In the next few weeks the Waitangi Tribunal is expected to issue its decision on the 262nd claim that it has received since its inception in 1975. The claim, commonly referred to as WAI 262, raises certain significant IP issues for the first time in New Zealand.
The origins of the claim date back to 1988, when two women found that the Department of Scientific and Industrial Research had deposited several cultivars of native kumara (sweet potato) at a research institution in Japan. The kumara had been brought to New Zealand by the Maori people, but were no longer available there. The women travelled to Japan to bring the kumara back to New Zealand.
The women became concerned at the ease with which native flora and fauna could be lost to overseas interests, and at the lack of Maori involvement in the decision-making process. They felt that the government and the department had ignored Maori rights of authority and guardianship over New Zealand’s indigenous flora and fauna. Work towards filing a claim with the tribunal began.
The claim was finally lodged in 1991 by six individuals on behalf of six Maori tribes. The claim generated international interest and WAI 262 became associated with the plight of indigenous peoples around the world. Many governments still struggle to reconcile protection of the collectively owned, traditional knowledge of their indigenous peoples with IP systems based on defined ownership and commercial advantage.
The claim asserted that the crown had breached the Treaty of Waitangi, which guarantees Maori ownership of lands and other properties. It was claimed that the crown had:
failed actively to protect the claimants’ exercise of their rights of authority and guardianship over indigenous flora and fauna, other cultural patrimony and Maori traditional knowledge;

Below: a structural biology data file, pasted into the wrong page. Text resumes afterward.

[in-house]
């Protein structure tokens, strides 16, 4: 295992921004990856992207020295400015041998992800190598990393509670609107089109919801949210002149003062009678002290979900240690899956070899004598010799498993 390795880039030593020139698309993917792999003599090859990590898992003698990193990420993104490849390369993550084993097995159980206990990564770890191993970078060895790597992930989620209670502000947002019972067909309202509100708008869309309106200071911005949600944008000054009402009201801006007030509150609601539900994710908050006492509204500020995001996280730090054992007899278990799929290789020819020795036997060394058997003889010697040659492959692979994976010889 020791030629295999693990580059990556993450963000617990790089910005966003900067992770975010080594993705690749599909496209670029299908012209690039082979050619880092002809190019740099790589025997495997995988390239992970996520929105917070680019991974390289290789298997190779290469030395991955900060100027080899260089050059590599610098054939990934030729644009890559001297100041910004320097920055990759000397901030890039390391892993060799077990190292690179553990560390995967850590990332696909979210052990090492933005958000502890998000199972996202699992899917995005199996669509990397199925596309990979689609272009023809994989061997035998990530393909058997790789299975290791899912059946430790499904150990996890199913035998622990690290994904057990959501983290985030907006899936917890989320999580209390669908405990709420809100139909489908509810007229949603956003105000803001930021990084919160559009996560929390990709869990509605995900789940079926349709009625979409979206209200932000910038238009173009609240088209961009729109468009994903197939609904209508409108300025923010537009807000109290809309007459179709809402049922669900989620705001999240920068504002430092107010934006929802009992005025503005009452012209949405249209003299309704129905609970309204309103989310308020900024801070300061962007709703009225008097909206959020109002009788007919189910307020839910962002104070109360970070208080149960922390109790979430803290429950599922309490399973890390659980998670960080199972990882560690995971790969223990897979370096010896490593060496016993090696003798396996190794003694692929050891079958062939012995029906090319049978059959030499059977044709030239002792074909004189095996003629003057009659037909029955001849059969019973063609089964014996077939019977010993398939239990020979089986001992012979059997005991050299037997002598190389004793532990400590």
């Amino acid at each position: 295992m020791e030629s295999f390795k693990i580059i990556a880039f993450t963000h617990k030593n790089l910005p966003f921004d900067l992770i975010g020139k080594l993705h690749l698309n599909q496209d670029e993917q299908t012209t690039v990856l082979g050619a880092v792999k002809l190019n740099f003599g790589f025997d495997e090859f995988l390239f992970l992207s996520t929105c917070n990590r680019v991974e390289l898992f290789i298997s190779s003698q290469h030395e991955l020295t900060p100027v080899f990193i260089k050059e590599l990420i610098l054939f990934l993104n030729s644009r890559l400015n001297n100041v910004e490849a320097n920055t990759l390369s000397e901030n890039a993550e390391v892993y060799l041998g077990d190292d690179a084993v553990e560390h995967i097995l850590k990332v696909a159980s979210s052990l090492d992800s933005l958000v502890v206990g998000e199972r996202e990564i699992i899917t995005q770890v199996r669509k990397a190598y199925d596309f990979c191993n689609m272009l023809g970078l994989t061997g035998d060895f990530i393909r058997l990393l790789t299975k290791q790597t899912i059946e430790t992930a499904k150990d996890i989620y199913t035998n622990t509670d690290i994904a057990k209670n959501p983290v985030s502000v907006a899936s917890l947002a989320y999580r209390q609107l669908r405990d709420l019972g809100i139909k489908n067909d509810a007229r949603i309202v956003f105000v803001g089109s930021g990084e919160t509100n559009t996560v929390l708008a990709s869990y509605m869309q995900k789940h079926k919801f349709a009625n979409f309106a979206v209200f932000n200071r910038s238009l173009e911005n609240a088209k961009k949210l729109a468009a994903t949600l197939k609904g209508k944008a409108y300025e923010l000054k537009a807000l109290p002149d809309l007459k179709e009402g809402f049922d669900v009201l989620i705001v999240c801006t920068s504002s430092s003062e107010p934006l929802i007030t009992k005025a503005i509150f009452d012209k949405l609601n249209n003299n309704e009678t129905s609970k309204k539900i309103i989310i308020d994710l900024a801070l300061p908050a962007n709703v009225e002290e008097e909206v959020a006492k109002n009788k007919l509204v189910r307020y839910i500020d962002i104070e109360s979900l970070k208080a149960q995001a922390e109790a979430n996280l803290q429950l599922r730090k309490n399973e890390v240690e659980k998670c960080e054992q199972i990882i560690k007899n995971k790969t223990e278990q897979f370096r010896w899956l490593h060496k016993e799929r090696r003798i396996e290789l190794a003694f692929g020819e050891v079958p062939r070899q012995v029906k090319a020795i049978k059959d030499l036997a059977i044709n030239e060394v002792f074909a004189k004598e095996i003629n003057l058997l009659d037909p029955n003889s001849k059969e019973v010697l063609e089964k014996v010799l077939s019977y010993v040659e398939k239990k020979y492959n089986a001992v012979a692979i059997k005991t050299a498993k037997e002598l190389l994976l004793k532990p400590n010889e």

failed to protect the patrimony itself;
usurped Maori rights of authority and guardianship in respect of flora and fauna and other patrimony through the development of policy and the enactment of legislation; and
agreed to various international agreements and obligations that affect indigenous flora and fauna, IP rights and rights to other patrimony.
The claimants also asked that one of the remedies include a framework recognizing Maori rights of authority and guardianship over indigenous flora and fauna, cultural patrimony and traditional knowledge.
The progress of the claim has been slow: hearings began in 1997 and were completed in 2007. However, a decision is expected to be issued in the coming weeks.
The tribunal’s decision is not binding on the New Zealand government, but will undoubtedly receive significant political support in New Zealand and overseas.
It remains to be seen whether the structures that the tribunal proposes incorporate the suggested amendments to the Patents Amendment Bill (before the New Zealand government) or any of the frameworks proposed by the World Intellectual Property Office through the Intergovernmetal Committee on IP and Genetic Resources, Traditional Knowledge, and Traditional Cultural Expressions. The decision is likely to have a significant impact on the use of indigenous flora and fauna, as well as the use of Maori words, imagery and art in connection with trademarks, copyrights and designs.